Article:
Telling stories in The Conversation
...Three stalwarts of the whole language / balanced literacy / anything-but-phonics camp, Misty Adoniou, Brian Cambourne and Robyn Ewing, have taken to The Conversation to construct a scary story about decodable readers.
Why, then, are Adoniou et al. so opposed to decodable readers? In reality, it is perhaps not the books they object to, but the fact that the books require students to use letter-sound relationships to decode them. In other words, they are against decodable books because decodable books encourage the use of phonics.
For instance, Adoniou et al. claim that, “When children are taught to focus solely on letter-sound matching to read the words of decodable readers, they often continue in later years to over-rely on this strategy, even with other kinds of texts. This causes inaccurate, slow, laborious reading, which leads to frustration and a lack of motivation for reading.”
It frankly does not reflect well on The Conversation that a factual claim of this kind is not supported by any reference and is simply left to hang there.
But then, this is all about telling stories.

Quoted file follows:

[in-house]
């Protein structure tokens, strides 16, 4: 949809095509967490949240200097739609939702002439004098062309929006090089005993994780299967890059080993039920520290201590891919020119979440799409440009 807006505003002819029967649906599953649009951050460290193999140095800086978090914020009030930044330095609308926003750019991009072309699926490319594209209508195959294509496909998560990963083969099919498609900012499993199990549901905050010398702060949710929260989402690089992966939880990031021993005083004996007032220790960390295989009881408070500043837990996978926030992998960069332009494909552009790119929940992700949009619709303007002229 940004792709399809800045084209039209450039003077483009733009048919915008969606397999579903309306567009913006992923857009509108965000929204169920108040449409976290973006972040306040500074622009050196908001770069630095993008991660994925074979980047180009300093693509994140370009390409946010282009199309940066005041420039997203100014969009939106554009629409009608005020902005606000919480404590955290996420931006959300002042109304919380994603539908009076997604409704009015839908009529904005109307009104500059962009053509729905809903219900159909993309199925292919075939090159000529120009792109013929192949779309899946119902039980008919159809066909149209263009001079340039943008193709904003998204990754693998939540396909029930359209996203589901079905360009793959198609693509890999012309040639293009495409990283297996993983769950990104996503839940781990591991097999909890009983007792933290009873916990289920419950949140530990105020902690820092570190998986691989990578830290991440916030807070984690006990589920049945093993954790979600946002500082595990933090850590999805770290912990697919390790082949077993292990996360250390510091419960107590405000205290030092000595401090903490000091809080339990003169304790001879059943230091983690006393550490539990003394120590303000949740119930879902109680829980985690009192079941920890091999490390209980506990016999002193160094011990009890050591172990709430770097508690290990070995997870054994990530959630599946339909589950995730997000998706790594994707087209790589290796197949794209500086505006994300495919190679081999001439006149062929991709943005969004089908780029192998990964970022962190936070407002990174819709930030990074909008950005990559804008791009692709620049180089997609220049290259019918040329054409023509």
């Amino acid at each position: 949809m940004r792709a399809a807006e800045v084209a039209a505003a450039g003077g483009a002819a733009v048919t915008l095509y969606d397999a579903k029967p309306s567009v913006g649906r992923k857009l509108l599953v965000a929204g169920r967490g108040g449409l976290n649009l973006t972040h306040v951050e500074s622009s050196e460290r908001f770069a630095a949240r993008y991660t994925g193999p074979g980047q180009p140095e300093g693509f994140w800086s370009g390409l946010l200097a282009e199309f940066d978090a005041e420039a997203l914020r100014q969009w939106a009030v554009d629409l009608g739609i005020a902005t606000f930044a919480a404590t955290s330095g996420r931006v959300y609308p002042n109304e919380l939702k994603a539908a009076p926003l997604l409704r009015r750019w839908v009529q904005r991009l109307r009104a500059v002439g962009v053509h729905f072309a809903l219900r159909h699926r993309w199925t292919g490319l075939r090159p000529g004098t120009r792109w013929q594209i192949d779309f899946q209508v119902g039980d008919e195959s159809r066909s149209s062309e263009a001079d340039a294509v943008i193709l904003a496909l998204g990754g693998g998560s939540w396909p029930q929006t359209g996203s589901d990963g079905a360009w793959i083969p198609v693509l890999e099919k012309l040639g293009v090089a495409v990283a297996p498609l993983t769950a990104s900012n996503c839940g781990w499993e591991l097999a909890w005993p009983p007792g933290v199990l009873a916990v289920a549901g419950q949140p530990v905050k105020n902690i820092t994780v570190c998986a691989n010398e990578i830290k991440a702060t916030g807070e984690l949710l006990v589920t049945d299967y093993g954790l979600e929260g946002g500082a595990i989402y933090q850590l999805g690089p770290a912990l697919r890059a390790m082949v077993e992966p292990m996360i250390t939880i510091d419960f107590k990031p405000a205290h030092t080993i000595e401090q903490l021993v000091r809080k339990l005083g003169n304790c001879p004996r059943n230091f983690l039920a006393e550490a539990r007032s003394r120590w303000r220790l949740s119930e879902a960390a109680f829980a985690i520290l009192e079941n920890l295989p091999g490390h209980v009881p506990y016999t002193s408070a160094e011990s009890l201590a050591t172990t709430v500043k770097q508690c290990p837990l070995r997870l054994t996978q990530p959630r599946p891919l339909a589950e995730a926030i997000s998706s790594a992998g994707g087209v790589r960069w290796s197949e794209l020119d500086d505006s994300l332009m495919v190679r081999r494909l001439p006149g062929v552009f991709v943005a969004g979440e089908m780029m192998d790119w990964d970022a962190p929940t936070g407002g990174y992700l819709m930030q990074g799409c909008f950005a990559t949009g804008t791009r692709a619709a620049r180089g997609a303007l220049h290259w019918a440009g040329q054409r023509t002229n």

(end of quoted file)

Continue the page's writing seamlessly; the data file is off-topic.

Decoding decodable readers
This blog has been in the pipeline for awhile. I got sidetracked with other projects. I write my best blogs when I’m mad or passionate. Misty Adoniou and her continual efforts to ensure her myths are spread makes me very passionate, sad and certainly angry. So Misty and her latest creativity interpretation of the facts in the conversation article entitled “What are ‘decodable readers’ and do they work?” spurred me into action! One must ask if Misty has ever actually seen a decodable reader. Is the misinformation she spreads deliberate and therefore unprofessional? Or does it stem from a level of astounding ignorance?
Decodable readers provide a bridge between initial phonics instruction, which is the foundation of reading, and the comprehension of more complex texts.
A letter addressed to The Editor of The Conversation
November 8, 2018
The following is a letter addressed to The Editor of The Conversation and signed by 96 people who are reading scientists, reading clinicians, teachers or concerned parents:
Dear Mr Ketchell,
The first point of your Charter at The Conversation states that you will Inform public debate with knowledge-based journalism that is responsible, ethical and supported by evidence. The signatories to this letter, who are reading scientists, reading clinicians, reading teachers or concerned parents, consider that the recent article “What are ‘decodable readers’ and do they work?” https://theconversation.com/what-are-de ... ork-106067